WARSAW (Reuters) - Building nuclear power plants is the cheapest way for Poland to curb carbon emissions in the coming decades, a government report said on Wednesday.
Poland, which generates nearly all its electricity from ageing, coal-fired power plants, is formulating a new national strategy aimed at modernizing its energy sector to make it more efficient and to cut carbon emissions.
The report said Eastern Europe's biggest economy would need to increase spending on power infrastructure to 26 billion-37 billion zlotys ($8.3-11.8 billion) annually from a current 18 billion in order to boost the efficiency of the sector.
The size of the investment will depend on the structure of the energy mix and the future costs of carbon emissions, according to the study issued by the government's analysts.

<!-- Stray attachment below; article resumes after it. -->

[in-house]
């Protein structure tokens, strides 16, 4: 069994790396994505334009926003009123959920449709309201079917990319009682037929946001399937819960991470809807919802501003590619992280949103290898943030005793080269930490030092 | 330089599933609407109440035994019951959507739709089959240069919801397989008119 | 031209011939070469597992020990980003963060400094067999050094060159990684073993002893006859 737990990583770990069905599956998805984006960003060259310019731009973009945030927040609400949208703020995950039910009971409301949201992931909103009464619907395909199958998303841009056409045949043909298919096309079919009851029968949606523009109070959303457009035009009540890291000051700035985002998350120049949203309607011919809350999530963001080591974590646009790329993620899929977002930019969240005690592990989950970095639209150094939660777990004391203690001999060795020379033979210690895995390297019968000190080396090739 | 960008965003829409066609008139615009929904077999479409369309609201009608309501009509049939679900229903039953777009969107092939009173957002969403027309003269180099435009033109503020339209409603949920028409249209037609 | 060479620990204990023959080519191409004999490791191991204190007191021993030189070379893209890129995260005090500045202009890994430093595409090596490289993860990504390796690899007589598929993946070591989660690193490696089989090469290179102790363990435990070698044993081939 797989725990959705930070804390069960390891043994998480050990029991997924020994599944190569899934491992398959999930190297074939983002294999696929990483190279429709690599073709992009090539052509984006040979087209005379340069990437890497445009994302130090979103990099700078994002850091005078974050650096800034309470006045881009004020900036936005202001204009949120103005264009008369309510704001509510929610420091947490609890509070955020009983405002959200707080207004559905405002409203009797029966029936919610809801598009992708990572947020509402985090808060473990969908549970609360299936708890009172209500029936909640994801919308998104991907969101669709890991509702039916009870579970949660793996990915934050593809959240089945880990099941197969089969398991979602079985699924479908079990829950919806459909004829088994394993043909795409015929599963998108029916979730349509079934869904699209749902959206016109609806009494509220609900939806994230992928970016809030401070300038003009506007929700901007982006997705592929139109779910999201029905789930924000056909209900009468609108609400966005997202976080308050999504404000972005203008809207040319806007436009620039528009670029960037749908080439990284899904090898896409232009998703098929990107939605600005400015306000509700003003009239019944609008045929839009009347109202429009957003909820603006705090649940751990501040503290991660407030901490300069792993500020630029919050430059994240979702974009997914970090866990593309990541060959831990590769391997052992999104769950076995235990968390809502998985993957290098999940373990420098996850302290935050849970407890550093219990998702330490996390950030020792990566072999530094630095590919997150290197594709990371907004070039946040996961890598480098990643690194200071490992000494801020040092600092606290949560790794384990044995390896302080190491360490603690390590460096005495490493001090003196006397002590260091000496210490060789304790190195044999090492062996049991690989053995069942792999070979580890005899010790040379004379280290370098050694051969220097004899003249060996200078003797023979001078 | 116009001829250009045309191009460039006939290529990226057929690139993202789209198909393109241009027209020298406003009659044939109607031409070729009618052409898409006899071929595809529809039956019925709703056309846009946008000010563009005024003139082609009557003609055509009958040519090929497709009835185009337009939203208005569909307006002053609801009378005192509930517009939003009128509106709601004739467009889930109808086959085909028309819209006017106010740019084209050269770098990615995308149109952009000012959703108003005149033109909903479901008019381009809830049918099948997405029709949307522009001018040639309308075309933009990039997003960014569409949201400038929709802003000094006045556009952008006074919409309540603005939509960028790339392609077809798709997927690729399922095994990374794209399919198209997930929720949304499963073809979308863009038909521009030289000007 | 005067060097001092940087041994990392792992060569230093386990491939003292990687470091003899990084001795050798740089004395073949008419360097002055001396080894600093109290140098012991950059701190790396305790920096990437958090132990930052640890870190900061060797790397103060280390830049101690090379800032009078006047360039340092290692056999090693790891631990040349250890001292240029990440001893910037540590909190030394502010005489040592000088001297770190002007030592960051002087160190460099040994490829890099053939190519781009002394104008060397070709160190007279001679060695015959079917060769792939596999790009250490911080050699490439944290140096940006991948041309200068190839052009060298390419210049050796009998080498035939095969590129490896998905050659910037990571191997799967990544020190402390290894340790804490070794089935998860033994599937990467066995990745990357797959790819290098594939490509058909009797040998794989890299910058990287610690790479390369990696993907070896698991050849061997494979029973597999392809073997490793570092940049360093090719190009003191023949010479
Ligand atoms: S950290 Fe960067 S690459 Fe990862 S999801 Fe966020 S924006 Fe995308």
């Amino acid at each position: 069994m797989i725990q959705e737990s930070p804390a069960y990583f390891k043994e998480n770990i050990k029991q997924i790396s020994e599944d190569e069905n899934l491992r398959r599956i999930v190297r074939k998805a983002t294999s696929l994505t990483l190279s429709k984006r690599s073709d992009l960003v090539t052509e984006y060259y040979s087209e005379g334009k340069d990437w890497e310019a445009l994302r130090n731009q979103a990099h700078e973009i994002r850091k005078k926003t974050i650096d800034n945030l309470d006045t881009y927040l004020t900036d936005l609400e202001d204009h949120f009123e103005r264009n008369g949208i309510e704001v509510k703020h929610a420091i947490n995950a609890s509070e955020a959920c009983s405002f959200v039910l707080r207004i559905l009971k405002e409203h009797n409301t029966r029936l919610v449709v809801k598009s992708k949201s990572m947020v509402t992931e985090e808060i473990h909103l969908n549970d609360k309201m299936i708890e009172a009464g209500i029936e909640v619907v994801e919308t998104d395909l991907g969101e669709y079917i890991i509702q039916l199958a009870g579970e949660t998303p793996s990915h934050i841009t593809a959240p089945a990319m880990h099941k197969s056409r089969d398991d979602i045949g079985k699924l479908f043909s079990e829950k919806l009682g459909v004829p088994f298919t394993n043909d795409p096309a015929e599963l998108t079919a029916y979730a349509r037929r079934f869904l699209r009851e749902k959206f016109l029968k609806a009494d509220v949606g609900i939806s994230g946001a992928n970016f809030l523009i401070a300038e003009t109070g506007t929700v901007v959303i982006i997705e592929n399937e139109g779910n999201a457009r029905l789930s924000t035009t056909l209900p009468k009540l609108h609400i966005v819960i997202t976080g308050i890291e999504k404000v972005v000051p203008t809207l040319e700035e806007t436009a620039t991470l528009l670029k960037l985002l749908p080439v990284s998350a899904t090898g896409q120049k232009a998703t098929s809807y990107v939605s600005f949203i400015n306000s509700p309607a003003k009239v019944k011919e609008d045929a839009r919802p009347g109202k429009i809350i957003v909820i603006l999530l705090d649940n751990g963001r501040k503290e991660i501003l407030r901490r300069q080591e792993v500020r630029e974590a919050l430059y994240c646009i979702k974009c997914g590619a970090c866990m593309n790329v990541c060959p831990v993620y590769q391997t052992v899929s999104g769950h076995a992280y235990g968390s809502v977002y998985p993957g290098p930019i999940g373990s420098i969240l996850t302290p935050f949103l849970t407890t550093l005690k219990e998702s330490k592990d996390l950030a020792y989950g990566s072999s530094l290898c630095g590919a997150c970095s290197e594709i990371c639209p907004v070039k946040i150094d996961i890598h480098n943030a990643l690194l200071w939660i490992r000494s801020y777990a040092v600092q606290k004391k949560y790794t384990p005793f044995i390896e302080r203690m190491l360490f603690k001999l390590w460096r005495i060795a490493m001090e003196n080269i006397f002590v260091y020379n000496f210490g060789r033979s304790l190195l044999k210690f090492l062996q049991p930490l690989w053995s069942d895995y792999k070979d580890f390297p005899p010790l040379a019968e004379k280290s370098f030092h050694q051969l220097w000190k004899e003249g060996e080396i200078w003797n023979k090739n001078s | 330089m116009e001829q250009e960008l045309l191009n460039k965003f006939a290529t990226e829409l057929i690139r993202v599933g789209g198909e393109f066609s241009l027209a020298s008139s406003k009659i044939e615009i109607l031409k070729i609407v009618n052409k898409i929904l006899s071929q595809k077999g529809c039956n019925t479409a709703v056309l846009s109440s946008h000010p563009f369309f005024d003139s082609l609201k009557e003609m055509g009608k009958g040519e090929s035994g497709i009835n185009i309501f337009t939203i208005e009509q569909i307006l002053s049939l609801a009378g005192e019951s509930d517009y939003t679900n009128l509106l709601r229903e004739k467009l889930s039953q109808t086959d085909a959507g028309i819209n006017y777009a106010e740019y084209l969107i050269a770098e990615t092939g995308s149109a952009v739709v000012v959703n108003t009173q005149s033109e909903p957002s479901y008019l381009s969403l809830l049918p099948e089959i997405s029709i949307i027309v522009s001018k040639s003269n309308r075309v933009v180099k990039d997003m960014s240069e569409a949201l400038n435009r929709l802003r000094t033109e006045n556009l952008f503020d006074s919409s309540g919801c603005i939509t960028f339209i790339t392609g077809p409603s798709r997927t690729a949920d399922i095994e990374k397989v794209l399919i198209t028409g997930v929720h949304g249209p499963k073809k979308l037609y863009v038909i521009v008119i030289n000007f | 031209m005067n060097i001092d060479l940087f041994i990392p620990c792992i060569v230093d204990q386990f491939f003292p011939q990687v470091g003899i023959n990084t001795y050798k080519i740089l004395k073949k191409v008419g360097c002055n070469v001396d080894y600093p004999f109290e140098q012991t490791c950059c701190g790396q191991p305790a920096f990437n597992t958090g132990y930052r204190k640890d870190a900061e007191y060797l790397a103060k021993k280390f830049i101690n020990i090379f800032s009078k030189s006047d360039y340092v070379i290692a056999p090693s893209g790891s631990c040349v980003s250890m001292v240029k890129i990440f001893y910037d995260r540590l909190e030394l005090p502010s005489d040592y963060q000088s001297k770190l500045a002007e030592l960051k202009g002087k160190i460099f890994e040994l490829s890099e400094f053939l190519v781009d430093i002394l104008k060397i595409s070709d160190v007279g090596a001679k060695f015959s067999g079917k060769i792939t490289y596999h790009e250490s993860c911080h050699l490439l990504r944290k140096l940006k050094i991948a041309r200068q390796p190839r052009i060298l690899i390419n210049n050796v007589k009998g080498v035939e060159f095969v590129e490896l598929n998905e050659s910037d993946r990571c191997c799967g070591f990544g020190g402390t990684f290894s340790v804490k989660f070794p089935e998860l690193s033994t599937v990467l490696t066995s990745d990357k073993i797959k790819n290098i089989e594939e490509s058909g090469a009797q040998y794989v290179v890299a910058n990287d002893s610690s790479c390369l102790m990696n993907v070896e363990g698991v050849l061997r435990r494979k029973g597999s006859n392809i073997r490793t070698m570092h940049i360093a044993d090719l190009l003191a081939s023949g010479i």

The report, which presents various scenarios for Poland's energy mix through to 2060, said having atomic energy in the mix represented the most cost-efficient future path.
"The cheapest way to reduce emission growth is the construction of nuclear power plants," it said.
Additional savings could be made by linking Poland's power network with neighboring countries, so that it could buy or sell electricity on a larger scale in future, it said.
A part of the government's energy strategy is to build a 3 gigawatt nuclear power plant initially expected to cost 50 billion zlotys and be completed by 2023 - but the project has already run into delays due in part to financing problems.
The plant would help Poland meet EU requirements to reduce carbon missions by diversifying to less polluting forms of electricity generation.
Warsaw is hosting this year's U.N climate talks on November 11-22.
(Reporting by Agnieszka Barteczko; Editing by Michael Kahn and Pravin Char)